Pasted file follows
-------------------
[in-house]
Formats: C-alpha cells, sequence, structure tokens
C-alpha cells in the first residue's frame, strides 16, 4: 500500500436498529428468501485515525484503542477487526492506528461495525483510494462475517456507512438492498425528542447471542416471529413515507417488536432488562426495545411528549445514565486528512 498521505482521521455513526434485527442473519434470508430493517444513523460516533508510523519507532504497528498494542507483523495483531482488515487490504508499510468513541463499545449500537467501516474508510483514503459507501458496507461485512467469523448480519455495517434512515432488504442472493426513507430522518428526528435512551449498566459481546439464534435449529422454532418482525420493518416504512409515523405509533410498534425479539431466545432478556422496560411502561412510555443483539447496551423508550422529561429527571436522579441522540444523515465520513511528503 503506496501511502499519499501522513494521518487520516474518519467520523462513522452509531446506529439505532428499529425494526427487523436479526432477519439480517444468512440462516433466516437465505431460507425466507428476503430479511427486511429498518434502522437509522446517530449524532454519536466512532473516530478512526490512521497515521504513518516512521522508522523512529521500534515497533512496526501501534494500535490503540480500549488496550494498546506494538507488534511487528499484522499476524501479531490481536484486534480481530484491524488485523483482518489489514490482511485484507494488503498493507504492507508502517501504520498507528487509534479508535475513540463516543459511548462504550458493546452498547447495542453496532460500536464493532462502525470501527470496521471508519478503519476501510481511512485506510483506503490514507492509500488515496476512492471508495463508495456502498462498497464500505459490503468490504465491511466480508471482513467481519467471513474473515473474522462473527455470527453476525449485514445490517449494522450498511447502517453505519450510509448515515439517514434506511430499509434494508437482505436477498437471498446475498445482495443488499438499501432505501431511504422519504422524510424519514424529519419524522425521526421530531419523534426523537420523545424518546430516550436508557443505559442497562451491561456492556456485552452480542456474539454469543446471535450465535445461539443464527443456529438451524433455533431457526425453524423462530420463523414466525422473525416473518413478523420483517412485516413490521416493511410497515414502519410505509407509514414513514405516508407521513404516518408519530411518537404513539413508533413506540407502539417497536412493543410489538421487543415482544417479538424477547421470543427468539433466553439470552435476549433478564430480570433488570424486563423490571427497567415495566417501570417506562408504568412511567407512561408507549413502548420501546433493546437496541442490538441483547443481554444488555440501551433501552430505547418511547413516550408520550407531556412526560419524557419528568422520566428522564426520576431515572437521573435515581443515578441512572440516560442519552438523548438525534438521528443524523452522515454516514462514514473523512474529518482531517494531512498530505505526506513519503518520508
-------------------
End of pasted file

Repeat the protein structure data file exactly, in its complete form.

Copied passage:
[in-house]
Formats: C-alpha cells, sequence, structure tokens
C-alpha cells in the first residue's frame, strides 16, 4: 500500500436498529428468501485515525484503542477487526492506528461495525483510494462475517456507512438492498425528542447471542416471529413515507417488536432488562426495545411528549445514565486528512 498521505482521521455513526434485527442473519434470508430493517444513523460516533508510523519507532504497528498494542507483523495483531482488515487490504508499510468513541463499545449500537467501516474508510483514503459507501458496507461485512467469523448480519455495517434512515432488504442472493426513507430522518428526528435512551449498566459481546439464534435449529422454532418482525420493518416504512409515523405509533410498534425479539431466545432478556422496560411502561412510555443483539447496551423508550422529561429527571436522579441522540444523515465520513511528503 503506496501511502499519499501522513494521518487520516474518519467520523462513522452509531446506529439505532428499529425494526427487523436479526432477519439480517444468512440462516433466516437465505431460507425466507428476503430479511427486511429498518434502522437509522446517530449524532454519536466512532473516530478512526490512521497515521504513518516512521522508522523512529521500534515497533512496526501501534494500535490503540480500549488496550494498546506494538507488534511487528499484522499476524501479531490481536484486534480481530484491524488485523483482518489489514490482511485484507494488503498493507504492507508502517501504520498507528487509534479508535475513540463516543459511548462504550458493546452498547447495542453496532460500536464493532462502525470501527470496521471508519478503519476501510481511512485506510483506503490514507492509500488515496476512492471508495463508495456502498462498497464500505459490503468490504465491511466480508471482513467481519467471513474473515473474522462473527455470527453476525449485514445490517449494522450498511447502517453505519450510509448515515439517514434506511430499509434494508437482505436477498437471498446475498445482495443488499438499501432505501431511504422519504422524510424519514424529519419524522425521526421530531419523534426523537420523545424518546430516550436508557443505559442497562451491561456492556456485552452480542456474539454469543446471535450465535445461539443464527443456529438451524433455533431457526425453524423462530420463523414466525422473525416473518413478523420483517412485516413490521416493511410497515414502519410505509407509514414513514405516508407521513404516518408519530411518537404513539413508533413506540407502539417497536412493543410489538421487543415482544417479538424477547421470543427468539433466553439470552435476549433478564430480570433488570424486563423490571427497567415495566417501570417506562408504568412511567407512561408507549413502548420501546433493546437496541442490538441483547443481554444488555440501551433501552430505547418511547413516550408520550407531556412526560419524557419528568422520566428522564426520576431515572437521573435515581443515578441512572440516560442519552438523548438525534438521528443524523452522515454516514462514514473523512474529518482531517494531512498530505505526506513519503518520508